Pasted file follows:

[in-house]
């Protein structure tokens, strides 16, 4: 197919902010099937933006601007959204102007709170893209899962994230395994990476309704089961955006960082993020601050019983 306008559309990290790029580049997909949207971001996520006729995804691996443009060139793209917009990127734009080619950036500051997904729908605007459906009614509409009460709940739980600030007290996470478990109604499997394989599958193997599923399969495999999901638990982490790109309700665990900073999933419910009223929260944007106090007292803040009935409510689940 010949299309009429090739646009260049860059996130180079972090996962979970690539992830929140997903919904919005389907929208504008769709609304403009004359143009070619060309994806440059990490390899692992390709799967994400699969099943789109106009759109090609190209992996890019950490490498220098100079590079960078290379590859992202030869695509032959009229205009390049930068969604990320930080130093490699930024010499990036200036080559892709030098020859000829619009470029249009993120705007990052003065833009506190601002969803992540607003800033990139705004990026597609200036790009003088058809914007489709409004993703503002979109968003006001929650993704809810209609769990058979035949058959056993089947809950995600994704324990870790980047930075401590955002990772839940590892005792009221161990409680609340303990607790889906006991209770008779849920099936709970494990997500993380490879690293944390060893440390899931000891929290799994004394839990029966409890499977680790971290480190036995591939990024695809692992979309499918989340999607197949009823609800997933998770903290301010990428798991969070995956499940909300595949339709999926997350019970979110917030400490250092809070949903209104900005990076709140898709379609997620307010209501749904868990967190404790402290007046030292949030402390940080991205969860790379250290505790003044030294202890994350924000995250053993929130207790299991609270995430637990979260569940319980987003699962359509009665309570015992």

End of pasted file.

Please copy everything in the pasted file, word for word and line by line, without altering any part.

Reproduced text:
[in-house]
């Protein structure tokens, strides 16, 4: 197919902010099937933006601007959204102007709170893209899962994230395994990476309704089961955006960082993020601050019983 306008559309990290790029580049997909949207971001996520006729995804691996443009060139793209917009990127734009080619950036500051997904729908605007459906009614509409009460709940739980600030007290996470478990109604499997394989599958193997599923399969495999999901638990982490790109309700665990900073999933419910009223929260944007106090007292803040009935409510689940 010949299309009429090739646009260049860059996130180079972090996962979970690539992830929140997903919904919005389907929208504008769709609304403009004359143009070619060309994806440059990490390899692992390709799967994400699969099943789109106009759109090609190209992996890019950490490498220098100079590079960078290379590859992202030869695509032959009229205009390049930068969604990320930080130093490699930024010499990036200036080559892709030098020859000829619009470029249009993120705007990052003065833009506190601002969803992540607003800033990139705004990026597609200036790009003088058809914007489709409004993703503002979109968003006001929650993704809810209609769990058979035949058959056993089947809950995600994704324990870790980047930075401590955002990772839940590892005792009221161990409680609340303990607790889906006991209770008779849920099936709970494990997500993380490879690293944390060893440390899931000891929290799994004394839990029966409890499977680790971290480190036995591939990024695809692992979309499918989340999607197949009823609800997933998770903290301010990428798991969070995956499940909300595949339709999926997350019970979110917030400490250092809070949903209104900005990076709140898709379609997620307010209501749904868990967190404790402290007046030292949030402390940080991205969860790379250290505790003044030294202890994350924000995250053993929130207790299991609270995430637990979260569940319980987003699962359509009665309570015992």